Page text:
Monday, January 19, 2009
My production colleague, Bryan and I talked about it a few years ago. Last year he bought a few acres in the Pacific Northwest.
Another friend, former radio broadcaster Courtney, just emailed that she and her husband are talking about it.
Farming. It's becoming a dream and a reality for more and more people. The numbers of professionals and urbanites moving to the land are going to change the popular idea of the word.
The 5,000 acre factory farms crank out food we buy in the supermarket. But what about the micro farms of just a few acres? What about "farming" your suburban lawn or backyard garden? Edible landscape makes a lot more sense than ornamental shrubbery in areas with scarce resources like land and water. So what if you're only farming 1000 square feet? If you're growing food for your family and neighbors and feeding yourself from your land - you are farming.
When we teach our children what a farm is, we start with story books that show the small, mixed crop, family farms - typical of the 19th and early 20th century. Why don't we show little Savannah and Trout the endless mega farm that grew their breakfast cereal? Maybe because it's a cold image of industrial resource management that isn't very appealing.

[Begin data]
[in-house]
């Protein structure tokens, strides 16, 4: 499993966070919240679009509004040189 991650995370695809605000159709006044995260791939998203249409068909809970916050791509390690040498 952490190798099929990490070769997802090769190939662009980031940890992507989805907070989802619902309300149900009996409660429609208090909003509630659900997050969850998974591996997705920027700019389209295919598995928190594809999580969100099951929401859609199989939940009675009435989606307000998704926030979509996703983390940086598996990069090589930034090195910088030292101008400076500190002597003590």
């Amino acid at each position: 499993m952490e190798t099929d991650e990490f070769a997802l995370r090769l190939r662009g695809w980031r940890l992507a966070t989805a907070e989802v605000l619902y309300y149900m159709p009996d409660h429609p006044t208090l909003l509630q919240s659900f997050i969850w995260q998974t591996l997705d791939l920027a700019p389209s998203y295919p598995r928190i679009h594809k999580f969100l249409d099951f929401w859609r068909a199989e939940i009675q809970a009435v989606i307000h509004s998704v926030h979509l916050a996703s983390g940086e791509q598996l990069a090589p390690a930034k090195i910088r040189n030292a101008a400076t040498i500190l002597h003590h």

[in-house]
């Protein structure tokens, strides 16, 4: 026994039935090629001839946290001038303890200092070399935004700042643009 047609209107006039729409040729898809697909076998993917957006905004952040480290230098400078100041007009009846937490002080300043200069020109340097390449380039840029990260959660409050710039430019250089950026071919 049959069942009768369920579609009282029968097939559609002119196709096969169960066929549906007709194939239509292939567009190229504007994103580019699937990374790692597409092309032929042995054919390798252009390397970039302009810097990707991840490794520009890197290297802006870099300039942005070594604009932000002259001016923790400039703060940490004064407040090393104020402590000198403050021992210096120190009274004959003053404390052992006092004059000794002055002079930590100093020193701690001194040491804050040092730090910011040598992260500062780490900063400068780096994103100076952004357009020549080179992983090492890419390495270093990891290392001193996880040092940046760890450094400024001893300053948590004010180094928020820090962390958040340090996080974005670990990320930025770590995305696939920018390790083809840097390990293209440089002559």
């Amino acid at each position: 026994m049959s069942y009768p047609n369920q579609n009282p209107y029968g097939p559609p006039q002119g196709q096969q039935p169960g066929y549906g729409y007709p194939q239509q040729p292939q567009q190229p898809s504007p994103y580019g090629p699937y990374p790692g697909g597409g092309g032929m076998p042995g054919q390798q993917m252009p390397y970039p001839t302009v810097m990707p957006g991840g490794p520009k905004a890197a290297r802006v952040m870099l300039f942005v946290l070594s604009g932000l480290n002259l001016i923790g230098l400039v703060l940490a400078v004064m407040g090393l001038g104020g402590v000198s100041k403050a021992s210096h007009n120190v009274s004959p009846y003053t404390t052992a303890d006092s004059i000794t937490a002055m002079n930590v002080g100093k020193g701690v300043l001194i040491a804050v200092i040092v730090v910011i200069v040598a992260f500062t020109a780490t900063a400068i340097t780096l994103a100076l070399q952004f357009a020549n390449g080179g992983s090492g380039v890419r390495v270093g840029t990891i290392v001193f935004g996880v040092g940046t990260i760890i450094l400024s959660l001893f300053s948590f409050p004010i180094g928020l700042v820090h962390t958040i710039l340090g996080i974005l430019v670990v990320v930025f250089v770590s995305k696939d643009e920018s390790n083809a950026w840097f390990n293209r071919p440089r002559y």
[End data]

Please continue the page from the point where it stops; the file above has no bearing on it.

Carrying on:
There's a certain amount of anxiety driving all of this. We know WE didn't grow any food for ourselves this year, we're assuming that someone else will. But we know from seeing the aftermath of war and disaster that it doesn't take long for society to collapse when the food trucks stop rolling. So we are left to hope that nothing will ever break down in our food chain.
As I wrote to Courtney, "stop talking about farming and do it. You'll only regret that you didn't start sooner." If that's not a choice you can make, plant a "victory garden" this year. Declare your independence from anxiety and the supermarket - even if it's just for a few meals. Bringing food to the table from your land is an experience that makes you feel better about your chances in a changing world.
These photos of our organic navel orange crop were taken last week in Santa Barbara.